School Uniform: Time to Change

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I started the year as assistant head of secondary; my role requires me to oversee pedagogy as well as the student life of the secondary students. Of all the concerns and challenges and issues the one thing that bothers me every day is the school uniform. I have complete control and knowledge of pedagogy, in fact, I can even think of innovative strategies, and approaches to uphold excellence in teaching and learning. But the school uniform issue is something that never sees the end of the day. I am bothered by it as I do not agree with the concept of school uniforms but I need to ensure that school policies are followed by students.

Recently, I had three girls in my office for non-compliance with the uniform policy. The Head of Year had got them to my office as they did not follow the uniform policy. A tank top, one visible bra strap and a short skirt landed them in my office. I started my conversation by asking the girls if they knew why they were in my office. Did they realize what was wrong? They had no clue! I told them they were not in proper uniform and asked them why they should be in proper uniform. To which one of the girls said’ “because it distracts the boys”. This came as a shock to me. I did react appropriately, completely rejecting their explanation. Without stretching the conversation, I told them that they were non-compliant with the uniform policy and they must follow school policies. I did tell them if someone is distracted by what the other person wears, it’s their problem. I did address the issue and it turned out to be a conversation on misogyny and gender equality. The girls also asked me why girls get picked for what they wear, that they always have self-doubts: too short, too long; too low, too high; too tight, too loose. While their male friends get away even with dirty clothes, loose, tight, low, high, short, long everything?

This incident made me think of the whole purpose of a dress code or a uniform. It is believed that uniforms reduce disparity as everyone is wearing the same dress. This way students can focus on academics and not worry about what to wear to school or have self-doubts. But the flip side of the coin, the uniform does not improve student grades, and attendance and does not resolve conflicts or issues like bullying, and socio-emotional challenges; so what is the point?

In fact, having a strict uniform policy can also be discriminatory:

  1. Skirts for girls vs trousers for boys-why not the same for all?
  2. Length of skirt mandated not length of shorts?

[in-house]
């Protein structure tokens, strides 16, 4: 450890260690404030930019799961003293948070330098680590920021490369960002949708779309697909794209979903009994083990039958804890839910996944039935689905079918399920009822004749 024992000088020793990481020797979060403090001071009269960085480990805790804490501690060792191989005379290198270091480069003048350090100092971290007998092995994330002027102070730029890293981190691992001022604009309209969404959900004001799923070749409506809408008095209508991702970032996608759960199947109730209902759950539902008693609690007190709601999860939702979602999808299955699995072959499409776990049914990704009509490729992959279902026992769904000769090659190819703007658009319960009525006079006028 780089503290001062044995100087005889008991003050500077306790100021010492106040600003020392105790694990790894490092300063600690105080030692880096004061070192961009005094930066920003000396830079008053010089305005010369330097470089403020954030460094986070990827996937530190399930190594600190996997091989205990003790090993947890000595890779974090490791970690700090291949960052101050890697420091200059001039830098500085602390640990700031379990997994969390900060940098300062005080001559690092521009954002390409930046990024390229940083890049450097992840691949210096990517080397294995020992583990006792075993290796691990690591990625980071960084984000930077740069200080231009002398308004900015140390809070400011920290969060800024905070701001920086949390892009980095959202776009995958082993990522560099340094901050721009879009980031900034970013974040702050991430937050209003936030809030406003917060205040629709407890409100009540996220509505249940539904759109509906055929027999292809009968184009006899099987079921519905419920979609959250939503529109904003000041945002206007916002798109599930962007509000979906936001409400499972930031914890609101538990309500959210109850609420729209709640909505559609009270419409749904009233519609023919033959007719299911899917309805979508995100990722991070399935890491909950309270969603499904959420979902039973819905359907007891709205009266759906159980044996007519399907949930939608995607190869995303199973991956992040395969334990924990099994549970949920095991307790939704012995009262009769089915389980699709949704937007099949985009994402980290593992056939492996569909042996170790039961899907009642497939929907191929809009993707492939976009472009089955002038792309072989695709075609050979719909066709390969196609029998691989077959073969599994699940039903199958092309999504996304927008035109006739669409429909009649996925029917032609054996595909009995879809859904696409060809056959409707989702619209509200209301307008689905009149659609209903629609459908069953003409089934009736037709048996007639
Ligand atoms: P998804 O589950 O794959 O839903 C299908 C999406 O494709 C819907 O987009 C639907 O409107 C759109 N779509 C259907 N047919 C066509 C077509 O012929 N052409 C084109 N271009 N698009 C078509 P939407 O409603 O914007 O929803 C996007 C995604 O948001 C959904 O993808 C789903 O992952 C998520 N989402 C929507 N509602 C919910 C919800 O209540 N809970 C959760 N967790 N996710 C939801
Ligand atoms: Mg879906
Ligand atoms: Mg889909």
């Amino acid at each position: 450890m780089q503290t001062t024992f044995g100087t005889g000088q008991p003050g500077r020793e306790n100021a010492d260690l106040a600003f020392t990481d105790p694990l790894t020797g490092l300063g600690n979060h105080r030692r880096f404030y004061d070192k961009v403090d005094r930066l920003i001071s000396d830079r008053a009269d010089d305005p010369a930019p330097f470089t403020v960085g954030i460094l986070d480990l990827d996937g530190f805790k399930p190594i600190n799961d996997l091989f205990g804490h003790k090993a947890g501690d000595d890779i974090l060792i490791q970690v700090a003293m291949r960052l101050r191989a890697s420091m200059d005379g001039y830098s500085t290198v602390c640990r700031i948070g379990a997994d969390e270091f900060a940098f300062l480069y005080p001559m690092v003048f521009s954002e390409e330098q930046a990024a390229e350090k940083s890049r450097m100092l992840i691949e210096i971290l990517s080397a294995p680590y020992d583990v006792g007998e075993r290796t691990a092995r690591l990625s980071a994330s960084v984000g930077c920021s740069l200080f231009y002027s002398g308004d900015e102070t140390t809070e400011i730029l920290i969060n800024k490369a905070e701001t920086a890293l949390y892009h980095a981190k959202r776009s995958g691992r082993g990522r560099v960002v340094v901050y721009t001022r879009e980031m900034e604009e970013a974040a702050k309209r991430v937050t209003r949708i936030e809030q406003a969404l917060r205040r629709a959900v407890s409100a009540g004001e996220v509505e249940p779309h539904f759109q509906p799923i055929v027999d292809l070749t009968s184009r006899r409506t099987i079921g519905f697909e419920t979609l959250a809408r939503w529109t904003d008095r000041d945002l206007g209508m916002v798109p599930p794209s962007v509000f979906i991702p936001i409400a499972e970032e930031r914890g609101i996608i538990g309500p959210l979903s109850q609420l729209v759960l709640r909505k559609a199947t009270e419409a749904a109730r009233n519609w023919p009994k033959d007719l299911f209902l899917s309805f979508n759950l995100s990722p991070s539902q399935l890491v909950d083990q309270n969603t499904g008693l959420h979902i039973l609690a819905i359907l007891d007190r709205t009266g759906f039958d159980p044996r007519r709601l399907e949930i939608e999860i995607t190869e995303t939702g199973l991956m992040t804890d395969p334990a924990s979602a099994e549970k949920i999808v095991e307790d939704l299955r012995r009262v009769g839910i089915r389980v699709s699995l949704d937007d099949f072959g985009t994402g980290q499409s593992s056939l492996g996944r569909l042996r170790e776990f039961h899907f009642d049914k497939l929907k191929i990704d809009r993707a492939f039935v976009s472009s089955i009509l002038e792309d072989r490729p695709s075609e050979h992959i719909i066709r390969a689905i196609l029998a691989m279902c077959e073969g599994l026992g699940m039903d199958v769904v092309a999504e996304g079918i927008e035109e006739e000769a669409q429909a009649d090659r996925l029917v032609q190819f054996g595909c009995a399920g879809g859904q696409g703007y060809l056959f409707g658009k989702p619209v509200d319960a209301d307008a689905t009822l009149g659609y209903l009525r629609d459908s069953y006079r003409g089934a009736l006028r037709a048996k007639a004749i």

3. Only available up to a certain size, excluding plus-size students or teens going through a growth spurt.
  4. No age-specific considerations?
  5. Discouraging self-expression is considered a violation of human rights, and uniforms inhibit self-expression…

So what if we get rid of uniforms?

  1. Students will not be forced to buy expensive clothing that they find restrictive and uncomfortable.
  2. If we aim for diversity, creative thinking and multiple perspectives, having a uniform code only limits all of these.
  3. Positive impact on school culture as there will be one less reason to have consequences for students.
  4. The focus will shift from ‘what students are wearing’ to ‘what students are learning.’
  5. Finally, it is about student choice and voice, stifling it is not the aim. Freedom from school uniform is freedom of expression, freedom of choice and voice.

Change is the catalyst for innovation. Changing the way we think creates a vision. Changing archaic policies transforms organisations. The focus of schools is learning not on who is wearing what. Let them come in short, let them come in covered, let them come as who they are and not who we want them to be. International mindedness, inclusion and diversity start with identity; uniforms stifle the self-expression and identity of our students. Time to change: the school uniform!

One thought on “School Uniform: Time to Change”

  1. I have to disagree with your statement that ”uniforms stifle the self-expression and identity of our students. ”

    We have voices which are powerful so let’s use them to express who we are.

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